On Election Day local voters will choose if Boulder City officials can use money from a specific fund to accelerate payments on the city’s last remaining debt.
A yes vote on Boulder City ballot Question 1 would give the city permission to use money from the capital improvement fund to make accelerated payments for the raw water line. A no vote would force the city to pay off the debt as scheduled through the utility fund.
The $28 million water-line debt (principal only) is the only debt remaining on the city books. City Clerk Lorene Krumm said in May that at the current rate the city would be paying $10 million in interest, but at an accelerated rate the city could cut that amount in half.
If the ballot question is approved, the city would start making accelerated payments in fiscal year 2017. However, it does not mandate when to use improvement fund money or how much the city has to use per year. The ballot question simply gives the city permission to use the money for the water-line debt.
City Council voted unanimously to present the question to voters in May and Mayor Rod Woodbury openly expressed his support for it in his Oct. 5 column.
In that column Woodbury said the city wants to increase its annual debt payments by $750,000 each year. The city is currently required to pay $2.3 million each year, according to the ballot question.
Paying the extra $750,000 each year would pay off the debt by fiscal year 2028 instead of 2036, the city’s current time frame.
Council members and some city officials said this was an opportunity for Boulder City to be debt free.
“I have been trying to start the phrase debt-free BC,” Councilman Cam Walker said. “A debt-free city is something that I have not heard of.”
Krumm also said a debt-free city was a rarity.
Paying off the water-line debt from the capital improvement fund also would open up more money in the utility fund, according to an argument written by Bruce Woodbury in favor of the ballot question.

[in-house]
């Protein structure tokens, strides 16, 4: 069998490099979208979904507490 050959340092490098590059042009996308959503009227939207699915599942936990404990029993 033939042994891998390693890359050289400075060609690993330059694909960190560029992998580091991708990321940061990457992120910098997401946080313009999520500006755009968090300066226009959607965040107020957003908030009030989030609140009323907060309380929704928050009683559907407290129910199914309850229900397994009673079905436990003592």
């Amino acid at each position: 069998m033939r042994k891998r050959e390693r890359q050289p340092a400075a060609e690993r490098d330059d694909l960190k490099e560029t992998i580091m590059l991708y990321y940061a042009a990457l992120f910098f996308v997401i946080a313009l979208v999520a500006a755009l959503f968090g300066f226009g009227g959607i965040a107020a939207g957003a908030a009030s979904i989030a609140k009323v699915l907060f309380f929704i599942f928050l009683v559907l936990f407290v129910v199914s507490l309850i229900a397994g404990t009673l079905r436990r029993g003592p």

“Authorizing the use of this fund to accelerate the payment of the city’s sole remaining debt would free up money in the city’s utility fund for much-needed improvements and projects.”
Public Works Director Scott Hansen said that having that extra money in the utility fund not tied up in debt could potentially speed up the process of fixing the city’s aging utility system. However, he was not making a guarantee that would happen.
“If we had some extra money in the utility fund, I could see us being able to move forward on some projects quicker,” Hansen said.
Walker said allowing the city to use capital improvement fund money could give the city the ability to renegotiate utility rates.
“If we have that extra money freed up in the utility fund, then we are going to have to look at our current rates again and maybe reassess them when we are creating the next budget,” Walker said. “I had originally wanted this question to pass before we raised rates and then talk about increases from that point.”
The cons to pass the bill are, in many ways, based off the voters’ perceptions. Taking money to pay off debt out of the capital improvement fund would free up money in the utility fund, but it would also take away improvement fund money.
According to the argument against passage written by Krumm, the debts are assigned to specific funds and should stay that way.
The city is required to write pros and cons for each ballot question brought to voters. No one in the city volunteered to write the cons for Question 1 so Krumm volunteered. She is not against the passage of Question 1.
“The capital improvement fund should not be used to pay debt incurred in the utility fund,” Krumm wrote. “The utility fund is an enterprise fund and rates must be designed to recover the cost of service. … The City Council recently passed utility rate increases to cover all cost of utilities including the debt on the raw-water line.”
The argument goes on to state that the city has used $1.5 million from the capital improvement fund already and if the city continued taking away from that fund, there would not be enough money to pay for new projects like a new swimming pool or maintaining historic buildings in Boulder City.
City Manager David Fraser said that he encourages residents of the community to get out and vote as well as look at both the pros and cons of the ballot question thoroughly.
Early voting begins Saturday, with Boulder City polls open from 7 a.m. to 6 p.m. Oct. 31 and Nov. 1 in the council chambers at City Hall.
Contact reporter Max Lancaster at firstname.lastname@example.org or at 702-586-9401. Follow him on Twitter @MLancasterBCR.
Local political races
In addition to electing a new president, vice president and state senator, Boulder City residents will be asked to vote on a number of other issues and races, including selecting representatives for statewide and regional offices. Those include:
■ Representative in Congressional District 3
David Goossen, no political party
Warren Markowitz, Independent American
Jacky Rosen, Democrat
Danny Tarkanian, Republican
■ State Assembly District 23
Craig Jordahl, Democrat
Melissa Woodbury, Republican
■ State Board of Education, District 3
■ Clark County School District, District A trustee
created on Friday 10/14/2016 at 4:58:15 pm by Hali Bernstein Saylor
modified on Wednesday 10/19/2016 at 1:51:03 pm by Hali Bernstein Saylor
Refer 1editfor files…